Breaking the Book: Print Humanities in the Digital Age
June 2015, Wiley-Blackwell
Breaking the Book is a manifesto on the cognitive consequences and emotional effects of human interactions with physical books that reveals why the traditional humanities disciplines are resistant to 'digital' humanities.
- Explores the reasons why the traditional humanities disciplines are resistant to 'digital humanities'
- Reveals facets of book history, offering it as an example of how different media shape our modes of thinking and feeling
- Gathers together the most important book history and literary criticism concerning the hundred years leading up to the early 19th-century emergence of mass print culture
- Predicts effects of the digital revolution on disciplinarity, expertise, and the institutional restructuring of the humanities
Part I Pre-Bound 1
1 Language by the Book 3
Part II Bound 69
2 Print Subjectivity, or the Case History 71
3 Distributed Reading, or the Critic Filter 103
Part III Unbound 147
Works Cited 187
Laura Mandell is Professor of English Literature and Director of the Initiative for Digital Humanities, Media, and Culture at Texas A & M University. Her publications include Misogynous Economies: The Business of Literature in Eighteenth-Century Britain (1999) and a Longman Cultural Edition of The Castle of Otranto and Man of Feeling. Dr. Mandell is also Director of 18thConnect.org and General Editor of the Poetess Archive.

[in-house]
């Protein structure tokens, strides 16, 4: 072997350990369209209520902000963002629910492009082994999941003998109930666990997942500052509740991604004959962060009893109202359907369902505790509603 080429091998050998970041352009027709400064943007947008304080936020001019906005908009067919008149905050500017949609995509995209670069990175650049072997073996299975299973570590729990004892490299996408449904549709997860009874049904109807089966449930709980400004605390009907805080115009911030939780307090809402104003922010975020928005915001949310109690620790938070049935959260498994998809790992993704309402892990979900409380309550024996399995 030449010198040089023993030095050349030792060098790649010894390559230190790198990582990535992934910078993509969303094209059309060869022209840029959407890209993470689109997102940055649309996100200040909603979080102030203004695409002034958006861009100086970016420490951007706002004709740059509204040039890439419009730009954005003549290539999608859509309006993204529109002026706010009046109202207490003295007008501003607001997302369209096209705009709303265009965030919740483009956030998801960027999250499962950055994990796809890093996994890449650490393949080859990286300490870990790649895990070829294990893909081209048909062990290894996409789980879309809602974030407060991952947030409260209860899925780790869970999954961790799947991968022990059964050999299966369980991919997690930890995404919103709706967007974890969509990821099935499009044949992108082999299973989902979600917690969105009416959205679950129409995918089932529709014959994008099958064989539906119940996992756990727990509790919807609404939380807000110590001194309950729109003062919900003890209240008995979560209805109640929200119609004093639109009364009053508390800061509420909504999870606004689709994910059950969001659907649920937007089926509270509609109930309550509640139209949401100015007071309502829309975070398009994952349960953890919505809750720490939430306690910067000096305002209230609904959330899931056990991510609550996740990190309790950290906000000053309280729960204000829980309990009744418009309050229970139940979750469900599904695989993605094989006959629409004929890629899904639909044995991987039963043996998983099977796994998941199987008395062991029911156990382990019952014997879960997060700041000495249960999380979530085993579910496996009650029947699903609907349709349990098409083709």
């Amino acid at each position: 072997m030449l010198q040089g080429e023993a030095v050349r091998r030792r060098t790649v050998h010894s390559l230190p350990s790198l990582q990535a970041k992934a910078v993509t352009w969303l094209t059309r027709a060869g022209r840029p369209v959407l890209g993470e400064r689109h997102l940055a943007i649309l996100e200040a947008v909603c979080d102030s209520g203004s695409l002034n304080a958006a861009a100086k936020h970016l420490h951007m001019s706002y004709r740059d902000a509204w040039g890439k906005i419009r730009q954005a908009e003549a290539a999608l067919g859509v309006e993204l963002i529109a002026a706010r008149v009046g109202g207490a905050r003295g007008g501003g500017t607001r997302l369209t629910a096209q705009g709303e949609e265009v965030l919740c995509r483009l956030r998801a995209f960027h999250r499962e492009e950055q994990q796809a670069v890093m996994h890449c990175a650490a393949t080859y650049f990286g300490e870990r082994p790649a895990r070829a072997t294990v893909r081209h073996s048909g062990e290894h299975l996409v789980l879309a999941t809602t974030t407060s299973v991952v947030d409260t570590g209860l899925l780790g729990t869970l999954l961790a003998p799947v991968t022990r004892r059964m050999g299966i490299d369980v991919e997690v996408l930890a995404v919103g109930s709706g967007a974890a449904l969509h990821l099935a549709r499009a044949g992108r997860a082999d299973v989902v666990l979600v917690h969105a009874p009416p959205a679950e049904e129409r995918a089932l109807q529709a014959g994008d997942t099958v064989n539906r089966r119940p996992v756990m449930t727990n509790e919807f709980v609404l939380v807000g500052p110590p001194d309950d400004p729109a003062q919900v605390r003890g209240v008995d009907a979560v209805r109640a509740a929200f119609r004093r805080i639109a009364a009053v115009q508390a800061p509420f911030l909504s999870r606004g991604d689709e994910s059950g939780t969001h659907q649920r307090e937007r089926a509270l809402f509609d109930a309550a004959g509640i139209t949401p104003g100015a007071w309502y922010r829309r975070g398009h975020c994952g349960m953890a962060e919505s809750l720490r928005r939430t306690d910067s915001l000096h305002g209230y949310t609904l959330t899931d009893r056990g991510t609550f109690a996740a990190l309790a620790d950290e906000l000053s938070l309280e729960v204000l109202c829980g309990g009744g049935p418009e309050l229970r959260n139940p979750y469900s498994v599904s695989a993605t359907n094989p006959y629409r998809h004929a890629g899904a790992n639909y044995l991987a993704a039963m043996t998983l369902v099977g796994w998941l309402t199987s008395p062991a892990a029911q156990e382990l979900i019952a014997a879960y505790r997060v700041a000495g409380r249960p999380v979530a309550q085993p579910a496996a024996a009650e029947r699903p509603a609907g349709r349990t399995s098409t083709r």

“Instead, Mandell reminds us of the importance and the irreplaceable value of the book, while presenting digital media as an addition to our tools as scholars, rather than as a replacement for existing tools.” (Sharp, 1 October 2015)
“Mandell’s provocative manifesto challenges us to read through the book, as both lens and double agent, to see its shaping power over scholarly practice. Breaking the Book is a vigorous call to attention, a passionate unpacking of the longstanding, complicated relationship between print culture and the humanities. Moving from Jonathan Swift to William Gibson, Mandell examines literary studies as a web of media events, and asks us to reimagine our textual condition from new ground. It is a powerful and unsettling analysis."Andrew Stauffer, University of Virginia